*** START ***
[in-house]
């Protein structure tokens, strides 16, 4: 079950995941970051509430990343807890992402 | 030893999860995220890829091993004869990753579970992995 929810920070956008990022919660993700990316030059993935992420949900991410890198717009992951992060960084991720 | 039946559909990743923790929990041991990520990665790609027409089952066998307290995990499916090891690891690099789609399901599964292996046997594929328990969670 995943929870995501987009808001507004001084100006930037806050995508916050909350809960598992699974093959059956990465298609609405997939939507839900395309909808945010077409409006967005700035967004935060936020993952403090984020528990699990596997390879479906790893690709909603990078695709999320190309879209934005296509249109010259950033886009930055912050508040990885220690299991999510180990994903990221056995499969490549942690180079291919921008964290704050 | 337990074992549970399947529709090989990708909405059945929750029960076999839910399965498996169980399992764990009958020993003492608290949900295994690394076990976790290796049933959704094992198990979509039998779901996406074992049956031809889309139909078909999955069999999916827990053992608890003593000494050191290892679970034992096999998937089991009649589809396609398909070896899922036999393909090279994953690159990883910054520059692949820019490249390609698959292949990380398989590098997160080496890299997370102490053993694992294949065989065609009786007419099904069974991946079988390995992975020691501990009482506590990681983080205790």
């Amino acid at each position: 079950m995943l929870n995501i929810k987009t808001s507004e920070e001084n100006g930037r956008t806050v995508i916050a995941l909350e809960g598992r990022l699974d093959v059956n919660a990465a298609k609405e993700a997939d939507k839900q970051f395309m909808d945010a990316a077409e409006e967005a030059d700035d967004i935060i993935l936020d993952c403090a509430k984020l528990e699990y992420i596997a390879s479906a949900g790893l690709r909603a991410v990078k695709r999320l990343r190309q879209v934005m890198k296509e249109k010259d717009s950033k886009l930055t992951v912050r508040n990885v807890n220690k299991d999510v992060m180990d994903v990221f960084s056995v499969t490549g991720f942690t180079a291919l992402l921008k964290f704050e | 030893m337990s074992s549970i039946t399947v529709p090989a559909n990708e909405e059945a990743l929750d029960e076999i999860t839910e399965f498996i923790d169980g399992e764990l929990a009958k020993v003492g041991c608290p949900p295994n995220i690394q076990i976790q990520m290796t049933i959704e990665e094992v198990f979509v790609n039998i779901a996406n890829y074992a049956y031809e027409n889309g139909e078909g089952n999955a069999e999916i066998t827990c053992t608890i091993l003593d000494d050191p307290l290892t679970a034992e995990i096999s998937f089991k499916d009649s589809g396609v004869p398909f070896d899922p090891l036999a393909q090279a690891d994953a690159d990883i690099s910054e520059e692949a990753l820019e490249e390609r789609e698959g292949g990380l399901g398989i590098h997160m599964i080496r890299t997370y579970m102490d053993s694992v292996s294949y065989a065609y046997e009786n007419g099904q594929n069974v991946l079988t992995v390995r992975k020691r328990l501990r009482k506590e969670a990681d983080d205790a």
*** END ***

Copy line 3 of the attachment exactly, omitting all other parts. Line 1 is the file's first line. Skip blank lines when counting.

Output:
């Amino acid at each position: 079950m995943l929870n995501i929810k987009t808001s507004e920070e001084n100006g930037r956008t806050v995508i916050a995941l909350e809960g598992r990022l699974d093959v059956n919660a990465a298609k609405e993700a997939d939507k839900q970051f395309m909808d945010a990316a077409e409006e967005a030059d700035d967004i935060i993935l936020d993952c403090a509430k984020l528990e699990y992420i596997a390879s479906a949900g790893l690709r909603a991410v990078k695709r999320l990343r190309q879209v934005m890198k296509e249109k010259d717009s950033k886009l930055t992951v912050r508040n990885v807890n220690k299991d999510v992060m180990d994903v990221f960084s056995v499969t490549g991720f942690t180079a291919l992402l921008k964290f704050e | 030893m337990s074992s549970i039946t399947v529709p090989a559909n990708e909405e059945a990743l929750d029960e076999i999860t839910e399965f498996i923790d169980g399992e764990l929990a009958k020993v003492g041991c608290p949900p295994n995220i690394q076990i976790q990520m290796t049933i959704e990665e094992v198990f979509v790609n039998i779901a996406n890829y074992a049956y031809e027409n889309g139909e078909g089952n999955a069999e999916i066998t827990c053992t608890i091993l003593d000494d050191p307290l290892t679970a034992e995990i096999s998937f089991k499916d009649s589809g396609v004869p398909f070896d899922p090891l036999a393909q090279a690891d994953a690159d990883i690099s910054e520059e692949a990753l820019e490249e390609r789609e698959g292949g990380l399901g398989i590098h997160m599964i080496r890299t997370y579970m102490d053993s694992v292996s294949y065989a065609y046997e009786n007419g099904q594929n069974v991946l079988t992995v390995r992975k020691r328990l501990r009482k506590e969670a990681d983080d205790a």